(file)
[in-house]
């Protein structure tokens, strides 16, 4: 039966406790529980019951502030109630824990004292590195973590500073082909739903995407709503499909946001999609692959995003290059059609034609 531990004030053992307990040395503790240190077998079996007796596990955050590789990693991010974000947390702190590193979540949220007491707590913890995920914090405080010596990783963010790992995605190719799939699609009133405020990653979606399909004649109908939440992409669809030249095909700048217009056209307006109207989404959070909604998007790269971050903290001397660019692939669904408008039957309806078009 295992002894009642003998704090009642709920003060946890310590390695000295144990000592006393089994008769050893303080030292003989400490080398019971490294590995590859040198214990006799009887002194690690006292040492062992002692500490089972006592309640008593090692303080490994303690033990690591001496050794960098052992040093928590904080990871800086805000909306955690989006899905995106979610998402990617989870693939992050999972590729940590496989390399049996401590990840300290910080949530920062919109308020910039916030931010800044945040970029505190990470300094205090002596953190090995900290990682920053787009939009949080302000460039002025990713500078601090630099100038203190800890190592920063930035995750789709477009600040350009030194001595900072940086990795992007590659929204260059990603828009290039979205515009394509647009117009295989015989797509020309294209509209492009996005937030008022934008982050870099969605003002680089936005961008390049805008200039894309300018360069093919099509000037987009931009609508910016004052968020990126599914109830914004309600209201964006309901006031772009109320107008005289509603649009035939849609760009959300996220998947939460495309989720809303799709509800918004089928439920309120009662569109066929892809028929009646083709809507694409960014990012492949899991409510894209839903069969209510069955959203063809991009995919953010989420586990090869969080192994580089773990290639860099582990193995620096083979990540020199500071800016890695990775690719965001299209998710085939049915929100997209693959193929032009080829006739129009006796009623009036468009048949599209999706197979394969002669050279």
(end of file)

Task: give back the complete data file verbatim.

[in-house]
């Protein structure tokens, strides 16, 4: 039966406790529980019951502030109630824990004292590195973590500073082909739903995407709503499909946001999609692959995003290059059609034609 531990004030053992307990040395503790240190077998079996007796596990955050590789990693991010974000947390702190590193979540949220007491707590913890995920914090405080010596990783963010790992995605190719799939699609009133405020990653979606399909004649109908939440992409669809030249095909700048217009056209307006109207989404959070909604998007790269971050903290001397660019692939669904408008039957309806078009 295992002894009642003998704090009642709920003060946890310590390695000295144990000592006393089994008769050893303080030292003989400490080398019971490294590995590859040198214990006799009887002194690690006292040492062992002692500490089972006592309640008593090692303080490994303690033990690591001496050794960098052992040093928590904080990871800086805000909306955690989006899905995106979610998402990617989870693939992050999972590729940590496989390399049996401590990840300290910080949530920062919109308020910039916030931010800044945040970029505190990470300094205090002596953190090995900290990682920053787009939009949080302000460039002025990713500078601090630099100038203190800890190592920063930035995750789709477009600040350009030194001595900072940086990795992007590659929204260059990603828009290039979205515009394509647009117009295989015989797509020309294209509209492009996005937030008022934008982050870099969605003002680089936005961008390049805008200039894309300018360069093919099509000037987009931009609508910016004052968020990126599914109830914004309600209201964006309901006031772009109320107008005289509603649009035939849609760009959300996220998947939460495309989720809303799709509800918004089928439920309120009662569109066929892809028929009646083709809507694409960014990012492949899991409510894209839903069969209510069955959203063809991009995919953010989420586990090869969080192994580089773990290639860099582990193995620096083979990540020199500071800016890695990775690719965001299209998710085939049915929100997209693959193929032009080829006739129009006796009623009036468009048949599209999706197979394969002669050279």